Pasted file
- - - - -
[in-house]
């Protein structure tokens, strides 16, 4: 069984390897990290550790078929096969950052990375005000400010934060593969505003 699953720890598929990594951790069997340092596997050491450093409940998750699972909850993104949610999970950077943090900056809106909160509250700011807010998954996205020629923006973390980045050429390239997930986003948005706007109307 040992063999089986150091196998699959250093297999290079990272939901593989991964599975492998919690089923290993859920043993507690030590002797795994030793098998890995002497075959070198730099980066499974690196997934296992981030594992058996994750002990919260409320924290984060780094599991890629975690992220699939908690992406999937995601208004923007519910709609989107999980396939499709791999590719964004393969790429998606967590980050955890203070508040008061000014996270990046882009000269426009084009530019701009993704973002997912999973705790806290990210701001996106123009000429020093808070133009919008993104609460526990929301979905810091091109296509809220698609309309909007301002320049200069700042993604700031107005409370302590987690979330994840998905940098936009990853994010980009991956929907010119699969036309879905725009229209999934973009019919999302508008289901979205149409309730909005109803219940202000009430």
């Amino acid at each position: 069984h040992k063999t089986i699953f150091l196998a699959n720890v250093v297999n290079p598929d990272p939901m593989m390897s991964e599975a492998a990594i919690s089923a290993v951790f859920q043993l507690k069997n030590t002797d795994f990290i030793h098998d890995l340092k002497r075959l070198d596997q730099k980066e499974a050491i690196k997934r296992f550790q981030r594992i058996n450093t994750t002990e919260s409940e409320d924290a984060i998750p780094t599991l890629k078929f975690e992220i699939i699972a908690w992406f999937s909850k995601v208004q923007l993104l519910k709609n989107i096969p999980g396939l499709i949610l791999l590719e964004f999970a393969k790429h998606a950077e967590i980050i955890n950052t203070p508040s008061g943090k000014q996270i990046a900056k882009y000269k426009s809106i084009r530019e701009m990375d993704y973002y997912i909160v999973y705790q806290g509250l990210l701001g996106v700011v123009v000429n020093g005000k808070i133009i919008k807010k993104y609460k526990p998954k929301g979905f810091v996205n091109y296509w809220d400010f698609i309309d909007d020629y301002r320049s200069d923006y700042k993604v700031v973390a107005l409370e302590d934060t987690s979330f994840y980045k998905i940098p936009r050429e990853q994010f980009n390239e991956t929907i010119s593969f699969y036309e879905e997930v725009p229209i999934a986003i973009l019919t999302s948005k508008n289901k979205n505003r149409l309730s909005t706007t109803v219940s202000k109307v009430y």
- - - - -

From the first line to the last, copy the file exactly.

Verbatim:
[in-house]
């Protein structure tokens, strides 16, 4: 069984390897990290550790078929096969950052990375005000400010934060593969505003 699953720890598929990594951790069997340092596997050491450093409940998750699972909850993104949610999970950077943090900056809106909160509250700011807010998954996205020629923006973390980045050429390239997930986003948005706007109307 040992063999089986150091196998699959250093297999290079990272939901593989991964599975492998919690089923290993859920043993507690030590002797795994030793098998890995002497075959070198730099980066499974690196997934296992981030594992058996994750002990919260409320924290984060780094599991890629975690992220699939908690992406999937995601208004923007519910709609989107999980396939499709791999590719964004393969790429998606967590980050955890203070508040008061000014996270990046882009000269426009084009530019701009993704973002997912999973705790806290990210701001996106123009000429020093808070133009919008993104609460526990929301979905810091091109296509809220698609309309909007301002320049200069700042993604700031107005409370302590987690979330994840998905940098936009990853994010980009991956929907010119699969036309879905725009229209999934973009019919999302508008289901979205149409309730909005109803219940202000009430």
């Amino acid at each position: 069984h040992k063999t089986i699953f150091l196998a699959n720890v250093v297999n290079p598929d990272p939901m593989m390897s991964e599975a492998a990594i919690s089923a290993v951790f859920q043993l507690k069997n030590t002797d795994f990290i030793h098998d890995l340092k002497r075959l070198d596997q730099k980066e499974a050491i690196k997934r296992f550790q981030r594992i058996n450093t994750t002990e919260s409940e409320d924290a984060i998750p780094t599991l890629k078929f975690e992220i699939i699972a908690w992406f999937s909850k995601v208004q923007l993104l519910k709609n989107i096969p999980g396939l499709i949610l791999l590719e964004f999970a393969k790429h998606a950077e967590i980050i955890n950052t203070p508040s008061g943090k000014q996270i990046a900056k882009y000269k426009s809106i084009r530019e701009m990375d993704y973002y997912i909160v999973y705790q806290g509250l990210l701001g996106v700011v123009v000429n020093g005000k808070i133009i919008k807010k993104y609460k526990p998954k929301g979905f810091v996205n091109y296509w809220d400010f698609i309309d909007d020629y301002r320049s200069d923006y700042k993604v700031v973390a107005l409370e302590d934060t987690s979330f994840y980045k998905i940098p936009r050429e990853q994010f980009n390239e991956t929907i010119s593969f699969y036309e879905e997930v725009p229209i999934a986003i973009l019919t999302s948005k508008n289901k979205n505003r149409l309730s909005t706007t109803v219940s202000k109307v009430y």